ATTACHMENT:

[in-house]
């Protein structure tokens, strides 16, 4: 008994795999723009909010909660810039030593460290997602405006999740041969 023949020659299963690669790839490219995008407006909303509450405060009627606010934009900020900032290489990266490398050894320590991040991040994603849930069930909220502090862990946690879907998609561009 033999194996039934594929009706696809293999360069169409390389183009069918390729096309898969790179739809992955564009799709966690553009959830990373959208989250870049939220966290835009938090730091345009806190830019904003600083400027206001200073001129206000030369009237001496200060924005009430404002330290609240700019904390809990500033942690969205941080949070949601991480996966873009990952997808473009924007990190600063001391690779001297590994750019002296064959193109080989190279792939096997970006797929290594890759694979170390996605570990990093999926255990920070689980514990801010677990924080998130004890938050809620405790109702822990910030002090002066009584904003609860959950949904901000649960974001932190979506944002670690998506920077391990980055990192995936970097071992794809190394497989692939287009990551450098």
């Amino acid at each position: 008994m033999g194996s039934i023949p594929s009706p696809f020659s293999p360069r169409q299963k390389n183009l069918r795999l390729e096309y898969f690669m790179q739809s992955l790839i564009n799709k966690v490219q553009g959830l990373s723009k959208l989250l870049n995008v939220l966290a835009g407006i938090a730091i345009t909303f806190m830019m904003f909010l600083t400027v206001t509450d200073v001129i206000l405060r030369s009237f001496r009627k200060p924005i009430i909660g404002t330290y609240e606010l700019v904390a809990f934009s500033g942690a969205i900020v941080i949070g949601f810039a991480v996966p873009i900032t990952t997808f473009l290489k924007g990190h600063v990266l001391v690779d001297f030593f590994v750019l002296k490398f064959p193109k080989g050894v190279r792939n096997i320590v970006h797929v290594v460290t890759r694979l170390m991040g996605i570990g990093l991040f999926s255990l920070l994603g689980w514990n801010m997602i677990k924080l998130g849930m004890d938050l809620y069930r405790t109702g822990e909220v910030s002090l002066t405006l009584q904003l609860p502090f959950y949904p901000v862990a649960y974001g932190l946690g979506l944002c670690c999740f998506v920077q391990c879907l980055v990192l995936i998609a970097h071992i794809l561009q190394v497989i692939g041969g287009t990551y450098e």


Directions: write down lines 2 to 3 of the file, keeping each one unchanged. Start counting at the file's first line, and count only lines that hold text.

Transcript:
């Protein structure tokens, strides 16, 4: 008994795999723009909010909660810039030593460290997602405006999740041969 023949020659299963690669790839490219995008407006909303509450405060009627606010934009900020900032290489990266490398050894320590991040991040994603849930069930909220502090862990946690879907998609561009 033999194996039934594929009706696809293999360069169409390389183009069918390729096309898969790179739809992955564009799709966690553009959830990373959208989250870049939220966290835009938090730091345009806190830019904003600083400027206001200073001129206000030369009237001496200060924005009430404002330290609240700019904390809990500033942690969205941080949070949601991480996966873009990952997808473009924007990190600063001391690779001297590994750019002296064959193109080989190279792939096997970006797929290594890759694979170390996605570990990093999926255990920070689980514990801010677990924080998130004890938050809620405790109702822990910030002090002066009584904003609860959950949904901000649960974001932190979506944002670690998506920077391990980055990192995936970097071992794809190394497989692939287009990551450098």
């Amino acid at each position: 008994m033999g194996s039934i023949p594929s009706p696809f020659s293999p360069r169409q299963k390389n183009l069918r795999l390729e096309y898969f690669m790179q739809s992955l790839i564009n799709k966690v490219q553009g959830l990373s723009k959208l989250l870049n995008v939220l966290a835009g407006i938090a730091i345009t909303f806190m830019m904003f909010l600083t400027v206001t509450d200073v001129i206000l405060r030369s009237f001496r009627k200060p924005i009430i909660g404002t330290y609240e606010l700019v904390a809990f934009s500033g942690a969205i900020v941080i949070g949601f810039a991480v996966p873009i900032t990952t997808f473009l290489k924007g990190h600063v990266l001391v690779d001297f030593f590994v750019l002296k490398f064959p193109k080989g050894v190279r792939n096997i320590v970006h797929v290594v460290t890759r694979l170390m991040g996605i570990g990093l991040f999926s255990l920070l994603g689980w514990n801010m997602i677990k924080l998130g849930m004890d938050l809620y069930r405790t109702g822990e909220v910030s002090l002066t405006l009584q904003l609860p502090f959950y949904p901000v862990a649960y974001g932190l946690g979506l944002c670690c999740f998506v920077q391990c879907l980055v990192l995936i998609a970097h071992i794809l561009q190394v497989i692939g041969g287009t990551y450098e």